Case Studies

Craig I. Coleman, PharmD, and Hyejin Kim, PharmD Candidate
Published Online: Wednesday, October 12, 2011

Case One

Hypoglycemia and Beta-Blockers 

OP is a 61-year-old man who visits your clinic for a regularly scheduled follow-up visit. He has hypertension and type 2 diabetes mellitus, and is currently taking metformin 1000 mg twice daily, glipizide 10 mg once daily, and metoprolol XL 100 mg once daily. OP states that he is adherent to his medications, but does not check his blood glucose regularly. He has recently noticed that he sometimes breaks out in sweats between meals. He is wondering whether this is something to be concerned about, because he has no other symptoms.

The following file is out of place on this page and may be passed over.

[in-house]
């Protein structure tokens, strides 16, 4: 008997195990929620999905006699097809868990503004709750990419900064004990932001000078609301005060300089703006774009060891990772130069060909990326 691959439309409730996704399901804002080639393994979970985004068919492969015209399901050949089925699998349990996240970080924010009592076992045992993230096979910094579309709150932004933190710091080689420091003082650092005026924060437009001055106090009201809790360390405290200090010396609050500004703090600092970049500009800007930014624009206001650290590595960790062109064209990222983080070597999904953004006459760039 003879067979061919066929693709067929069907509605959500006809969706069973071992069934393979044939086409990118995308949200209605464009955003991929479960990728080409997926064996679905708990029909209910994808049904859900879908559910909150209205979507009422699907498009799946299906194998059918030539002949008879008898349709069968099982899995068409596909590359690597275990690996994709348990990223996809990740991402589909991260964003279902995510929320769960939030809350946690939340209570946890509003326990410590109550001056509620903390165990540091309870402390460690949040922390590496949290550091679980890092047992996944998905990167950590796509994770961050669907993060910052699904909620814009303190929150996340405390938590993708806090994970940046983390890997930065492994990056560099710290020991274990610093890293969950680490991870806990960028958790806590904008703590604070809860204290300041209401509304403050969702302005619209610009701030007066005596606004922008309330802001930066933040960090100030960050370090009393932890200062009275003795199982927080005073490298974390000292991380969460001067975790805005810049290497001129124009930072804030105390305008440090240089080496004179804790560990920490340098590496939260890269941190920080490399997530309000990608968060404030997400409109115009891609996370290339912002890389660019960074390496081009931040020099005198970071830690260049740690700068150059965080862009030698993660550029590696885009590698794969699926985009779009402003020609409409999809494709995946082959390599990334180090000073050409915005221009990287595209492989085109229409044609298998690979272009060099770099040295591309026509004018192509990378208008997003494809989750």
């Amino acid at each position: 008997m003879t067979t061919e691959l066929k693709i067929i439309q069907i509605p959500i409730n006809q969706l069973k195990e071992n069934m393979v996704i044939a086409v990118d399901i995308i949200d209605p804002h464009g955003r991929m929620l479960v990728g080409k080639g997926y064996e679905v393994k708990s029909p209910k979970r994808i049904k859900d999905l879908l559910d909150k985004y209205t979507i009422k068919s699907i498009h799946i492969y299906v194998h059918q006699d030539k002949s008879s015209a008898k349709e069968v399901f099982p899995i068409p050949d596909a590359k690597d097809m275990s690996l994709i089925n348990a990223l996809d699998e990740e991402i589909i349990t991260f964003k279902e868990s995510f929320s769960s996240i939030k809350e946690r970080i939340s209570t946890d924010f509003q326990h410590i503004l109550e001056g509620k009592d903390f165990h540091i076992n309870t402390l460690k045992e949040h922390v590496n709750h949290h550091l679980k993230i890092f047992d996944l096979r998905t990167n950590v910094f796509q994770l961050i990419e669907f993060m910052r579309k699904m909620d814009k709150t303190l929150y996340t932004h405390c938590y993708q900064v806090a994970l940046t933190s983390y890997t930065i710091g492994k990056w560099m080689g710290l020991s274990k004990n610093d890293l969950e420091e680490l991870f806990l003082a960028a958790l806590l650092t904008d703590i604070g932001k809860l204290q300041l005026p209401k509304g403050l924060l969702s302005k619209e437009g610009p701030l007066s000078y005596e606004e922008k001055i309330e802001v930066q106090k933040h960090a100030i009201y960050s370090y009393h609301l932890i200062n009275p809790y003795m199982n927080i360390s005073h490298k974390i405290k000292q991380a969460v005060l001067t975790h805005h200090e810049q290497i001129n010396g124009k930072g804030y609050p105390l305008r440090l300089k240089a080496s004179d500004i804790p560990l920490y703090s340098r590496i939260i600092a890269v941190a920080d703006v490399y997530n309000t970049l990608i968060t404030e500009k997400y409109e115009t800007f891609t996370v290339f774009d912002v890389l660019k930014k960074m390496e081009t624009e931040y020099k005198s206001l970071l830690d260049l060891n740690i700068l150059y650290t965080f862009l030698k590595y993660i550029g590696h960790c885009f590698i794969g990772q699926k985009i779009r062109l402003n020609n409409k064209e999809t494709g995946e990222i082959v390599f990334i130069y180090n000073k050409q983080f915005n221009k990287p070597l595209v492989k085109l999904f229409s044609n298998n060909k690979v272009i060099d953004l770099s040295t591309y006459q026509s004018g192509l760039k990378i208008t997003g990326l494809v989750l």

How do you, as the pharmacist, respond?


Case Two

“No-Flush” Niacin 

AC is a 53-year-old woman who comes to the pharmacy counter looking for an OTC niacin product. She tells the pharmacist that she is currently taking atorvastatin 40 mg once daily, and that her doctor instructed her to buy niacin and take 1 tablet once daily to further lower her “bad cholesterol.” She has heard that flushing is a common side effect of the medication, and says that she would prefer the “no-flush” niacin. Her next appointment with the doctor is in 4 weeks. 

How should the pharmacist counsel AC? 



Dr. Coleman is associate professor of pharmacy practice and director of the pharmacoeconomics and outcomes studies group at the University of Connecticut School of Pharmacy. Ms. Kim is a PharmD candidate from the University of Connecticut School of Pharmacy. 

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